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‘Fish on Fridays’: Chefs Collaborative shines the spotlight on underappreciated New England groundfish

Trash Fish Dinner Invitation Today’s ‘Fish on Friday’ post will be a little bit different. Rather than focusing on a single species or fisherman, we want to highlight a growing movement and event to celebrate lesser known fish species and support New England fishermen—who need the support now more than ever.

With substantial catch reductions looming for Atlantic cod and several other popular species, you might think that buying sustainable, local seafood would be more challenging than ever. However there are many other healthy fish populations in New England’s waters, and with a little creativity, they could become staples of your seafood repertoire.

Sometimes called “trash fish,” underutilized fish species such as redfish, hake, Atlantic pollock and sea robin, have long taken a back seat on fishing vessels and restaurant menus to more popular species, such as cod. But that doesn’t mean they aren’t worth your attention.

So if you’d like to support the New England fishing industry as you enjoy a delicious seafood dinner for Lent, consider giving some of these species a try. Chef Michael Leviton, chef/owner of Lumiere in Newton, MA, and Area Four in Cambridge, MA, believes so strongly in the potential for these species he’s organizing a “coming out” party for these fish on behalf of Chefs Collaborative, of which he is also chairman of the board.


The Event: Trash Fish Dinner

On March 10, Leviton will join chefs Rich Garcia, Larry Leibowitz, Evan Mallett, Mary Reilly, Jake Rojas, Michael Scelfo, Derek Wagner and Drew Hedlund as they present a multi-course Trash Fish Dinner featuring underutilized species at Area Four. Dinner will be followed by a discussion of the future of sustainable seafood. Environmental Defense Fund is a lead sponsor of the event.

As for how to prepare these fish at home, hake and pollock substitute well for most recipes that call for cod or haddock. Sea robin, known for its bright, wing-like fins and its propensity for stealing bait, is often used in traditional Italian recipes or as an ingredient in bouillabaisse.

Can’t make it to the March 10 Chefs Collaborative dinner? Consider trying Chef Rich Garcia’s mouthwatering recipe for ‘Trash Fish’ Minestrone:


‘Trash Fish’ Minestrone:


8 ounces dried Maine Yellow Eyed beans soaked overnight (any dried white bean will work)

3 ounces slab bacon, cut into 1/4 inch pieces

2 Tablespoons olive oil blend

5 garlic cloves, finely chopped

2 pieces celery, medium dice

2 medium onions, medium dice

3 carrots, peeled and medium dice

8 cups lobster stock (you can also use good quality fish stock)

1 white potato cut into 1/2 inch cubes

1/2 cup winter squash medium dice (butternut, red kuri etc)

15 ounce canned plum tomatoes drained and chopped

1/2 cup shredded Savoy cabbage

2 Tablespoons chopped fresh basil

6 ounce kale rough chopped

8 ounces cooked Maine lobster, cut into bite-sized pieces

8 ounces Gulf Of Maine Acadian red fish fillets, boneless/skinless cut into 1×1 chunks and sautéed until cooked

8 ounces Gulf Of Maine Pollock boneless/skinless cut into 1×1 chunks and sautéed until cooked

Sea salt and freshly ground black pepper

freshly grated Parmigiano-Reggiano cheese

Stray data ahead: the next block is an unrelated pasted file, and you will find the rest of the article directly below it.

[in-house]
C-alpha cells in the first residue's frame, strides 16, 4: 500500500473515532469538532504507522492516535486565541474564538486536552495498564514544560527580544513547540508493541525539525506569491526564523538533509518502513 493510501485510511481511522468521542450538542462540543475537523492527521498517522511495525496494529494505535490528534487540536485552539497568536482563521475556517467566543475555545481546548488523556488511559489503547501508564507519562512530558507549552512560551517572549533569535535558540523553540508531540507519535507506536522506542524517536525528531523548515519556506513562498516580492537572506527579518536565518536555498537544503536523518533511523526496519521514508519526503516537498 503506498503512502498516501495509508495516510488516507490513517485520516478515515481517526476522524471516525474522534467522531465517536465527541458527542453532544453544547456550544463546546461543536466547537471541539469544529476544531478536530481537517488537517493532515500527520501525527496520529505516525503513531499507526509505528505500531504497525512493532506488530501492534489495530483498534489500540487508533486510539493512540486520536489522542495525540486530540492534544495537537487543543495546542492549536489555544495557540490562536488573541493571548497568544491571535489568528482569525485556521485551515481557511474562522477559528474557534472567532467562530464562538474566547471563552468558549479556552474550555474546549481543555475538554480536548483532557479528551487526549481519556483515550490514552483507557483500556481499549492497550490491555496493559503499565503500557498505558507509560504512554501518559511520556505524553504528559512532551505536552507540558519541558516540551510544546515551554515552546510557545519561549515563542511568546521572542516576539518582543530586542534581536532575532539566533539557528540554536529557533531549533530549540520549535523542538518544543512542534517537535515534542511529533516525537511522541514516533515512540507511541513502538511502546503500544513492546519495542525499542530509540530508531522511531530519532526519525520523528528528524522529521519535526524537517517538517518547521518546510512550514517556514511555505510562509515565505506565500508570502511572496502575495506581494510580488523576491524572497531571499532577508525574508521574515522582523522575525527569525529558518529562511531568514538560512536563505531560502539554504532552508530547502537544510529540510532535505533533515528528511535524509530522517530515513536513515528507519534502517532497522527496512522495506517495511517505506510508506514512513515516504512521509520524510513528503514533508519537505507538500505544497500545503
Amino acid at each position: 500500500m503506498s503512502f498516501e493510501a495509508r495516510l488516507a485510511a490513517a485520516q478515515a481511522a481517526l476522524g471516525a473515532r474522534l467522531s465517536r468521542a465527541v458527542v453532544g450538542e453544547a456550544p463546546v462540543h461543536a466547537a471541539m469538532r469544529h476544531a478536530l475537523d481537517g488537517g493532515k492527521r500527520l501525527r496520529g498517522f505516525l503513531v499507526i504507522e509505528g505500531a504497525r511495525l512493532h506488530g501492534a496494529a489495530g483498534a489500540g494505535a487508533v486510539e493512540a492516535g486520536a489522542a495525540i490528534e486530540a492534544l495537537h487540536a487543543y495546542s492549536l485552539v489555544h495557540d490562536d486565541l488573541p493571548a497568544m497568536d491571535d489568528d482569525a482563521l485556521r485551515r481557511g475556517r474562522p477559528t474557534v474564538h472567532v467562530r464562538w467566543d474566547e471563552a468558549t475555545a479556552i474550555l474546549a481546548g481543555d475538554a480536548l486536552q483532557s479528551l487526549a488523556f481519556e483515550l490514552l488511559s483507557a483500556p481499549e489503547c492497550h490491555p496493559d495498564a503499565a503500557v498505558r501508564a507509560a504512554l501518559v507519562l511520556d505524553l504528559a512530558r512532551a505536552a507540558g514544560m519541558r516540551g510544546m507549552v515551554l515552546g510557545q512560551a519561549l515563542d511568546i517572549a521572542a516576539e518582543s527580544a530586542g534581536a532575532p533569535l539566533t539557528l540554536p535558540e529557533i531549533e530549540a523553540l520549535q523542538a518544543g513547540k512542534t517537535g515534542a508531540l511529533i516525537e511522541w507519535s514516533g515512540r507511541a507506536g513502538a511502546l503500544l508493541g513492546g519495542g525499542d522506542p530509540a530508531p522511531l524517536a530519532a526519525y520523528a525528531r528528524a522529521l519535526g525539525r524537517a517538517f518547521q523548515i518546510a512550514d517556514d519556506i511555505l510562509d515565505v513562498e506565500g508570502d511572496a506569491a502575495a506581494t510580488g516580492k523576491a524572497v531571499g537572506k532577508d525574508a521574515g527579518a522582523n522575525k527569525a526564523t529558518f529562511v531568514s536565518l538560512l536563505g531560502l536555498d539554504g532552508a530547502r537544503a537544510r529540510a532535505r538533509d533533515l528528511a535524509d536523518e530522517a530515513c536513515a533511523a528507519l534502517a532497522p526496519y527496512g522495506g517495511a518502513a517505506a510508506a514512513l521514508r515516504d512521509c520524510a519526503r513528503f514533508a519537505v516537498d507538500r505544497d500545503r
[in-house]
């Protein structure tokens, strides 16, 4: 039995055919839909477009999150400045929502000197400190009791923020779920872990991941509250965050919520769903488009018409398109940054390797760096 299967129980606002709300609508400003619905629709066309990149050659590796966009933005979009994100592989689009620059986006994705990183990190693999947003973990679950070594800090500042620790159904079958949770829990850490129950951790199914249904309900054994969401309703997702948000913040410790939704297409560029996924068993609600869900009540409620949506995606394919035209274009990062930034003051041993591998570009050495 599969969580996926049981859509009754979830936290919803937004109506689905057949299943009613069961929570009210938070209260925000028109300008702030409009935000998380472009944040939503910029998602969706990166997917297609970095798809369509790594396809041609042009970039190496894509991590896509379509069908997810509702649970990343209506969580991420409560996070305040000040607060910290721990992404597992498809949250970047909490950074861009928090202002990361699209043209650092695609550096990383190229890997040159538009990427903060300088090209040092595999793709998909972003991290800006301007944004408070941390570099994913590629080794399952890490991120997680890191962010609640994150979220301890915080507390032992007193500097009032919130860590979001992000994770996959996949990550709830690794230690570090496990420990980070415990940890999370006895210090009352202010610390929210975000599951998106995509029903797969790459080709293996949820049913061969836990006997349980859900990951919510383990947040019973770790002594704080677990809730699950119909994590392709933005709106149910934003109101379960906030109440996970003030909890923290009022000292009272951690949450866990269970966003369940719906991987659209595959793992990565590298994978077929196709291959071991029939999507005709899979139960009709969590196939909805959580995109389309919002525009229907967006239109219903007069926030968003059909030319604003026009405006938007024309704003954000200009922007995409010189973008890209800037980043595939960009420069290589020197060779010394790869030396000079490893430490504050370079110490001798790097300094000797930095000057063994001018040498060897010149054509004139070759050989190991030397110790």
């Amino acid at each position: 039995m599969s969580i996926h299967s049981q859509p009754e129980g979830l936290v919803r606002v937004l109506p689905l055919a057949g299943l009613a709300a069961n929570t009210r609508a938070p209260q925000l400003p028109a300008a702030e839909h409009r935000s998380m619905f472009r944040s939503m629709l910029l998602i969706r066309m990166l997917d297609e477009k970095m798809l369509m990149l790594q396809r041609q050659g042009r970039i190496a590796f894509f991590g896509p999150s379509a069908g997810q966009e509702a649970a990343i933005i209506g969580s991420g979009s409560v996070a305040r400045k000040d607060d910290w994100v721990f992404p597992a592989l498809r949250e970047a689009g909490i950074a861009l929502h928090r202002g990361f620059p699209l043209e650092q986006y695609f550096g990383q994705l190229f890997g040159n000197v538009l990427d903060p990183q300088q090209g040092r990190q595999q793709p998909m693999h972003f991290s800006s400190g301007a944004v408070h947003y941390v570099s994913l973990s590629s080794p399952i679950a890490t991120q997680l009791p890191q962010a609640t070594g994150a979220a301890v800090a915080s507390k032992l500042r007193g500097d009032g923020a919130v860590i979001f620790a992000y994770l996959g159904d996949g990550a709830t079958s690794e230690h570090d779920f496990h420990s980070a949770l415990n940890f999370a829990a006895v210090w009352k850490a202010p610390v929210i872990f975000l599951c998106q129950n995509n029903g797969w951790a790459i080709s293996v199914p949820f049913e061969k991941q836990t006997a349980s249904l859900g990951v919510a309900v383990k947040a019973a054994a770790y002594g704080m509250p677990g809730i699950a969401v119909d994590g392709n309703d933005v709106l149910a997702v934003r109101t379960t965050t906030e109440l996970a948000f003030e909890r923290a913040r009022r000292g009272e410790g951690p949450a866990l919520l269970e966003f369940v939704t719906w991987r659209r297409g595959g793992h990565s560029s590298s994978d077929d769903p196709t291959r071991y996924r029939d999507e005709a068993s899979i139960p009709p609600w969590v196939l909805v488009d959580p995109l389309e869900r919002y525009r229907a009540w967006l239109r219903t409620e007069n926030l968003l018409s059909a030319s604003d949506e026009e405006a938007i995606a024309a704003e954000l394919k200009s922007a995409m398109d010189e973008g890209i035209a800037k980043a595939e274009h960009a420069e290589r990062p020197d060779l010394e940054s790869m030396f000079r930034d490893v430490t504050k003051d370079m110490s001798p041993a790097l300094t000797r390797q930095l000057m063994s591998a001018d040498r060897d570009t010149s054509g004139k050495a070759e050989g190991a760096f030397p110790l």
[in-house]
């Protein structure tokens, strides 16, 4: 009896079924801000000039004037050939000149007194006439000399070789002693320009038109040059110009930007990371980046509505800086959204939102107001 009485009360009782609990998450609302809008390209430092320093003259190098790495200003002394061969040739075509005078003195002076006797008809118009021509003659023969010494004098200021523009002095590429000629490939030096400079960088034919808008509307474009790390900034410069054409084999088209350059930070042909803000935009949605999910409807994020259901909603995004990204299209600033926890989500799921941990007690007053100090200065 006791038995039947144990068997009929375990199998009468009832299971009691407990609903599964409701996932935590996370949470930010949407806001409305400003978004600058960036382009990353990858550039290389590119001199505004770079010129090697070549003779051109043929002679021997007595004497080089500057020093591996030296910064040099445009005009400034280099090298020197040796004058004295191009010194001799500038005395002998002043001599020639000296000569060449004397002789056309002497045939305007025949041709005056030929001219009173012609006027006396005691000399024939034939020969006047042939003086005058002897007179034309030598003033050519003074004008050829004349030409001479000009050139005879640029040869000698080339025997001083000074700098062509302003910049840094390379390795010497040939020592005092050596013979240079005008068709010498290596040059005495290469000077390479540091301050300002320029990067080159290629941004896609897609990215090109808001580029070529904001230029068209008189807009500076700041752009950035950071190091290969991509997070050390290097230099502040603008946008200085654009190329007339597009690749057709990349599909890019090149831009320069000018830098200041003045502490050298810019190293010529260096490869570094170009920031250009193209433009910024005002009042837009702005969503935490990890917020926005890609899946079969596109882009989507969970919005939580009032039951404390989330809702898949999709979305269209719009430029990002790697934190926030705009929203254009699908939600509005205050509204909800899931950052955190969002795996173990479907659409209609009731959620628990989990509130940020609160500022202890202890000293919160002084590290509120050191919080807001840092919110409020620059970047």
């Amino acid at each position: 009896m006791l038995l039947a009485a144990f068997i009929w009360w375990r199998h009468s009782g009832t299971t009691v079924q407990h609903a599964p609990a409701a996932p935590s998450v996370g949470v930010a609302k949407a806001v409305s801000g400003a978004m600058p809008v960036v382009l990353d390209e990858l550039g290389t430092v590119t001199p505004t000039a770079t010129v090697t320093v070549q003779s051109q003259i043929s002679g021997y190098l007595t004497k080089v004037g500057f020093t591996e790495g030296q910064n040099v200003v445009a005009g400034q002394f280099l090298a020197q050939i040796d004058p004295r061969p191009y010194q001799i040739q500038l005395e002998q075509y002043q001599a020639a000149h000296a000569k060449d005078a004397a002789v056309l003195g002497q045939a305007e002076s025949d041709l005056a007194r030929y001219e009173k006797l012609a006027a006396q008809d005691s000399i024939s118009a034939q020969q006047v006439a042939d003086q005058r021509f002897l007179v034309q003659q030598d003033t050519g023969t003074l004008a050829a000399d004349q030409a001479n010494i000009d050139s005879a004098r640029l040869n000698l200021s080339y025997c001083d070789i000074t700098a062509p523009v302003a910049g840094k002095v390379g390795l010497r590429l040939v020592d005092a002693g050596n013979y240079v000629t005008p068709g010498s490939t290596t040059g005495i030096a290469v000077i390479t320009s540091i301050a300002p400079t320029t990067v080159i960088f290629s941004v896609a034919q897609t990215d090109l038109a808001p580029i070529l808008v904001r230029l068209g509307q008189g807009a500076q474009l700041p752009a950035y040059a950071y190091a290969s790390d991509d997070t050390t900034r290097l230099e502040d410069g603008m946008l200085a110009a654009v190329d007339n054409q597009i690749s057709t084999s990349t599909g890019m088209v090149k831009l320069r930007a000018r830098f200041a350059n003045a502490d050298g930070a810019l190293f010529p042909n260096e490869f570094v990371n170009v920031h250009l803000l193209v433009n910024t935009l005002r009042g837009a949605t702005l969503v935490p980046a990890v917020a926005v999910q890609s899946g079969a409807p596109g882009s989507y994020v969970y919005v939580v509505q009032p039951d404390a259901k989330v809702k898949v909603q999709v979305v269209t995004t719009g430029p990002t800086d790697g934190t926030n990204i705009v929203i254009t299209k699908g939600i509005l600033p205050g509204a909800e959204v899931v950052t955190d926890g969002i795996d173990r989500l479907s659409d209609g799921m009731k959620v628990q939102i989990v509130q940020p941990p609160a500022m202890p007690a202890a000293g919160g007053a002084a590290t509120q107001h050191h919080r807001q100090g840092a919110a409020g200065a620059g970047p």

Cook the soaked beans in water until they are just tender. Reserve.

Using a large, heavy soup pot, fry the bacon in the olive oil. Add the garlic, stirring and cooking until it starts to just brown. Add the chopped celery, onion, and carrots, stirring and cooking until the vegetables start to soften. Stir in the lobster stock and bring the mixture to a boil.

Add the potatoes and squash and cook until they start to soften, then stir in the beans, plum tomatoes, Savoy cabbage, kale and basil. Simmer the mixture for about 10 minutes. Season to taste with sea salt and fresh pepper.

When ready to serve, bring the soup to just under a boil and stir in the fish and Maine lobster and cook over gentle heat until seafood is warmed through. Transfer to soup bowls and sprinkle 1 Tablespoon of fresh parmesan cheese on top.

Serves 12

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Fishermen and Chefs United: Keep Catch Shares On The Table

Left to Right: EDF National Policy Specialist Melissa Carey, Former Senator Slade Gorton III, Former Representative  Robin Tallon & Representative Chellie Pingree.
Photo Credit: David Hills

This week more than 100 fishermen, chefs and seafood distributors from around the country gathered in Washington, D.C. to talk with members of Congress about sustainable fishing and the need to keep catch shares in the tool box for our nation’s fisheries managers.

Recently, some in Congress have attempted to take catch shares off the table for fishery managers; limiting regional councils’ ability to make the best decision for their fishermen.

Catch shares help eliminate overfishing and restore fish stocks by dividing the total scientifically approved allowable catch among the fishermen and ending short seasons and derbies. Catch shares have been proven to recover fish populations, increase compliance with catch limits, reduce waste, stabilize revenue and increase business efficiency.

In more than 115 meetings, the fishermen and chefs stood together to make it clear that catch shares are working, they are making American fisheries more sustainable and they have had positive impacts not only on fishermen, but the seafood industry.

Chef Rick Moonen of rm Seafood in Las Vegas delivered a letter to Congress signed by chefs from around the country, including Eric Ripert, Mario Batali, Hugh Acheson, Kerry Heffernan, and Susan Spicerjust to name a few.

Guests at NOD 2013 congressional reception enjoy sustainable seafood recipes provided by celebrity chefs. Photo Credit: David Hills

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